About The U. S. Trip

SankofaNow USA is an 8 to 12 sessions racial healing and unity program designed for churches and Christian institutions, including , but not limited to colleges and universities, that culminates in a 4-day journey through the Southern United States. We explore the historical, scientific, theological, psychological, sociological and artistic dimensions of racial reconciliation and human wholeness and flourishing through films, lectures, dialogue and discussion. The trip includes visits to significant historical sites and relevant educational institutions, and meetings with local educators, among others.  The sites include Selma, AL the site of Bloody Sunday and the National Voting Rights Museum; Lorraine Motel in Memphis, TN where the Rev Dr. Martin Luther King Jr. was assassinated, Jacob Burkle’s home part of the Underground Railroad Network, The National Museum of Peace and Justice in Montgomery, AL, etc. Each trip is uniquely designed to suit the needs of the individual groups.

Thursday | Evening


We typically leave on Thursday evening and spend the night on the road on the bus. The bus also serves as a mobile classroom where we watch and discuss relevant documentaries and films. It also provides opportunities for paired partners to get to know one another on a deeper level.

Friday | 16th St. Baptist Church

Birmingham, AL

Historic Baptist Church,  located in the Commercial  District of Birmingham was the site of what Dr. King would later describe as “”one of the most vicious and tragic crimes ever perpetrated against humanity”–a bombing that killed 4 African American girls–14-year-olds Addie Mae Collins, Denise McNair, Carole Robertson, and 11-year-old Cynthia Wesley–and permantly blinded  Addie’s sister Susan who survived.

Now restored, it is a symbol of hope and restoration.

Friday | Tuskegee University


The school was founded on July 4, 1881, as the Tuskegee Normal School for Colored Teachers. Now Tuskegee University, it has a storied history with famous Black educators such as Booker T. Washington, and George Washington Carver. It remains  a model of Black uplift and ingenuity.

Friday| National Memorial for Peace & Justice 

Montgomery, AL

The National Memorial for Peace and Justice is the first memorial of it kind dedicated to the victims of lynching in the United States. it provides space for truth-telling, personal reflections, healing, hope and reconciliation. We will also have the opportunity to hear more about the work of EJI –Equal Justice Initiative and Bryan Stevenson- featured in the movie Just Mercy
Saturday| National Civil Rights Museum at the Lorraine Motel

Memphis, TN

Built on the very site of Dr. King’s assassination, The National Civil Rights Museum, ” is steadfast in its mission to share the culture and lessons from the American Civil Rights Movement and explore how this significant era continues to shape equality and freedom globally.” It is a source of inspiration for those who desire to make this country a better place for all.

Saturday| Slave Haven Underground Railroad Museum 

Memphis, TN

Slave Haven Underground Railroad Museum  is one of very few privately-run museums located on the property of of Jacob Burkle, a German immigrant who risked his life and that of his family to help escaped African slaves. His story and the museum are testament of courage and commitment to do what is right. Here, we learn about some of the ingenious means of communication of the Underground Railroad network.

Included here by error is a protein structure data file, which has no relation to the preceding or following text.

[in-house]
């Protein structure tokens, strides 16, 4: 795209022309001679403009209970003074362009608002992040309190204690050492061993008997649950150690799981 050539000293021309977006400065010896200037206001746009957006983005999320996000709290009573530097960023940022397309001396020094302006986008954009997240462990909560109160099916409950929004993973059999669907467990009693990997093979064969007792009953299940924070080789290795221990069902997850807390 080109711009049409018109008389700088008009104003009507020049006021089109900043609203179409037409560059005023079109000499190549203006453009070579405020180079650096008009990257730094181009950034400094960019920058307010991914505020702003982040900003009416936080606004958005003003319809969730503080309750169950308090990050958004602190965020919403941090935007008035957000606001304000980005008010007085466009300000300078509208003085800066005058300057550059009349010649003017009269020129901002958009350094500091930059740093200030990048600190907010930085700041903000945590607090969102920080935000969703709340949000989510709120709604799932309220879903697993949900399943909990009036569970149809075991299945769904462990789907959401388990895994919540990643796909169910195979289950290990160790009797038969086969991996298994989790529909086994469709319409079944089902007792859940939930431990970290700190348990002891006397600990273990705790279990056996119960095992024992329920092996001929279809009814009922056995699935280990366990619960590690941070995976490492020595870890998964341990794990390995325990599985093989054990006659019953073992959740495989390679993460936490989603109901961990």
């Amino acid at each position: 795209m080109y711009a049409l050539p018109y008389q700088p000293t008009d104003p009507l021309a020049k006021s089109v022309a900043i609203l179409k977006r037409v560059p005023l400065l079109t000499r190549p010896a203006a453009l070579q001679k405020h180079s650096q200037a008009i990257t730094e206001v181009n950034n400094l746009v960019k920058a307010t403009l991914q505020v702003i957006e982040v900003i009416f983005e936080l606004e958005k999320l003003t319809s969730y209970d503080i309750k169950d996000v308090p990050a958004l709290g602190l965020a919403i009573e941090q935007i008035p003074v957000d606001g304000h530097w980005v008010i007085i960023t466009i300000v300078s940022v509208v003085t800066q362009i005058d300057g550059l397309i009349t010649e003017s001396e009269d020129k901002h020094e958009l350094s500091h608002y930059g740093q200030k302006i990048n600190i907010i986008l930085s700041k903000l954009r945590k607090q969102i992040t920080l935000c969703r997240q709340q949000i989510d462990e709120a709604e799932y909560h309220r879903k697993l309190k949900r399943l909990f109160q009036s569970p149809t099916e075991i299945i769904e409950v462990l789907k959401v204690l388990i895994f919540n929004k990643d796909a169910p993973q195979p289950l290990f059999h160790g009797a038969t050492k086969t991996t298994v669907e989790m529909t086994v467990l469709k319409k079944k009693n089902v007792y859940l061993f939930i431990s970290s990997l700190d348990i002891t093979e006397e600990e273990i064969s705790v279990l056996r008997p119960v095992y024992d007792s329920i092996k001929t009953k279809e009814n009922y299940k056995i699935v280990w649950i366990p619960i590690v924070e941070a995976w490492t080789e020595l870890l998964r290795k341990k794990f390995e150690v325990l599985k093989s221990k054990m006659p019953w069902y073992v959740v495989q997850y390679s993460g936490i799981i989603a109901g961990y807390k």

Saturday & Sunday| Beale Street & Church Service

Memphis, TN & Ferguson, MO

No trip is complete without a stop at historic Beale Street for a chance to savor some real Southern Cuisine and  entertainment. Beale Street has the distinction of being once the only place where People of Color could shop and eat in Memphis, but is now an integrated hotspot in Memphis. Wee conclude the trip with a brief tour of Ferguson and attend a church service in the area before we head back!


An immersion trip that uses inter-group dialogue strategies facilitated by experienced leaders. It is designed to affect the whole person—mental, emotional, spiritual, and physical.

  • Multidimensional—It seeks to affect the whole person—mind, heart and body. The first two—mind and heart—are easily understood. History, and the telling of it, impacts how we think and feel(1). What has been neglected until recently is the physical impact of enduring racism, injustice, and trauma and re-traumatization. We know emotional trauma has physical impact. (2)
  • Multidisciplinary—The history of race, racism and of Africans in the New World is tainted by so many mixed motivations that to unravel it requires serious engagement with all the various arguments that shaped the existing narratives. Those arguments have at times been theological, scientific, historical, sociological, psychological, etc. The readings and discussions will cover history, science, theology, sociology, psychology among other disciplines.
  • Immersion— The trip is designed to put participants in contact with the daily realities of life in the country. Whenever possible, we will interact with local professionals, artisans, educators, etc.. This is not intended for tourists, who would like to stay in fancy hotels and sip their Piña Colada. This is first and foremost an educational opportunity constructed to stimulate the whole person. It is meant to be a transformational experience. We will visit many places, perhaps even more places than the average tour, but our framework and the motivation for these visits are different. We seek to educate and transform.


(1)L Comas-Díaz and F M Jacobsen, “Ethnocultural Allodynia,” The Journal Of Psychotherapy Practice And Research 10, no. 4 (2001 Fall 2001): 246–52.

(2)Allison Crawford, “If ‘The Body Keeps the Score’: Mapping the Dissociated Body in Trauma Narrative, Intervention, and Theory,” no. 2 (2010): 702, https://doi.org/10.1353/utq.2010.0231.